POLITICS
08/19/2018 12:12 EDT | Updated 08/19/2018 12:12 EDT

Winnipeg Leader Blames Maxime Bernier Tweet For Vandalism At Jinnah Park

Earlier this week, Bernier said naming a park after Pakistan's founder is an example of "extreme Liberal multiculturalism."

A sign at Jinnah Park in Winnipeg appears to have been sawed off.
Salma Ataullahjan / Twitter
A sign at Jinnah Park in Winnipeg appears to have been sawed off.

WINNIPEG — A leader in Winnipeg's Pakistani community says a city park whose name drew the ire of a Quebec MP has been vandalized.

Rashid Ahmed says a sign at Jinnah Park was sawed off from the bottom and that the city later took the sign away entirely.

Earlier this week, Conservative MP Maxime Bernier criticized the park's name, which honours the founder of Pakistan, as an example of what he called "extreme Liberal multiculturalism."

He compared it to a decision to remove a statue of Sir John A. Macdonald from outside Victoria city hall.

Ahmed says he and others in the community believe Bernier's tweets motivated the vandalism.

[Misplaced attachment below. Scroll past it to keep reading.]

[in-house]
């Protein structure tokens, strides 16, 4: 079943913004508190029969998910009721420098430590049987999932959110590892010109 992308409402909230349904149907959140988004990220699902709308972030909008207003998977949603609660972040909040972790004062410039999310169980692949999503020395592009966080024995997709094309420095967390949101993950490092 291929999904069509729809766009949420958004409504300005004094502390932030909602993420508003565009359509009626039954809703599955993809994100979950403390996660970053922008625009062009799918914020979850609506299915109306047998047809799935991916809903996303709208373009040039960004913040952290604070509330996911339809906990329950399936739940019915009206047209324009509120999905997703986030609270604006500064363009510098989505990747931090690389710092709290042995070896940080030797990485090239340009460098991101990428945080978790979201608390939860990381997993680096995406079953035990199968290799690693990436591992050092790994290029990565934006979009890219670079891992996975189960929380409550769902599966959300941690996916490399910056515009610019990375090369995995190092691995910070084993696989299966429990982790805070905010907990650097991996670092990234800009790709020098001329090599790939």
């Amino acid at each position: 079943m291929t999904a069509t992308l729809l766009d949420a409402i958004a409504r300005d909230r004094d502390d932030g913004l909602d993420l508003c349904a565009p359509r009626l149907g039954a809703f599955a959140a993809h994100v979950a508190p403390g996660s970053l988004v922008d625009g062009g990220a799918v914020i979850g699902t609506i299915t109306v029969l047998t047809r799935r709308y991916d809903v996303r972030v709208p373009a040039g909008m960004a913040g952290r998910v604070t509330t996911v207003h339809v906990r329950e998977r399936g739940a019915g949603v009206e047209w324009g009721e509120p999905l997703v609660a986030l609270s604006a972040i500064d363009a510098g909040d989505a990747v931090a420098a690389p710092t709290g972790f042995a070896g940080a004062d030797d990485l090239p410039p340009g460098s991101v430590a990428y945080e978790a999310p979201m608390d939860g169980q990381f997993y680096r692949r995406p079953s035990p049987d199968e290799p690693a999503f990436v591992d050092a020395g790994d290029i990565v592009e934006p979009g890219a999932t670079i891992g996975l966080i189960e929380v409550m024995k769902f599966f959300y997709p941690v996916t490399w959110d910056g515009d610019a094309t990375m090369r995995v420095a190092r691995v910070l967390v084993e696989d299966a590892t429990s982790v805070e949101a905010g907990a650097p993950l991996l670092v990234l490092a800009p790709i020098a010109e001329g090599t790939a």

He says he plans on filing a police report.

Bernier's tweet "generated a storm, a lot of criticism," Ahmed told CTV.

"You always find some people in a community who put two sides against each other. I think that is what happened here."

Bernier sent out a series of tweets beginning last Sunday, saying too much diversity and multiculturalism could water down Canadian values. The specific tweet about the Winnipeg park came on Tuesday.

"While a statue of our country's founder is being removed in one city, a park was recently named after Pakistan's founder in another," he wrote.

You always find some people in a community who put two sides against each other. I think that is what happened here.Rashid Ahmed

Hundreds of people are expected in Jinnah Park on Sunday for celebrations to mark Pakistan's Independence Day, which was officially observed earlier this week.

The day commemorates the creation of an independent Pakistan in 1947, largely due to the efforts of Muslim leader Mohammed Ali Jinnah.

Despite criticism of the park being named after someone without a direct tie to Canada, Ahmed said it celebrates unity.

"We as Pakistani-Canadians love multiculturalism because that is the strength of our society," he told CTV.

"It speaks about Friendly Manitoba: how cohesive our society is, how we respect each other."

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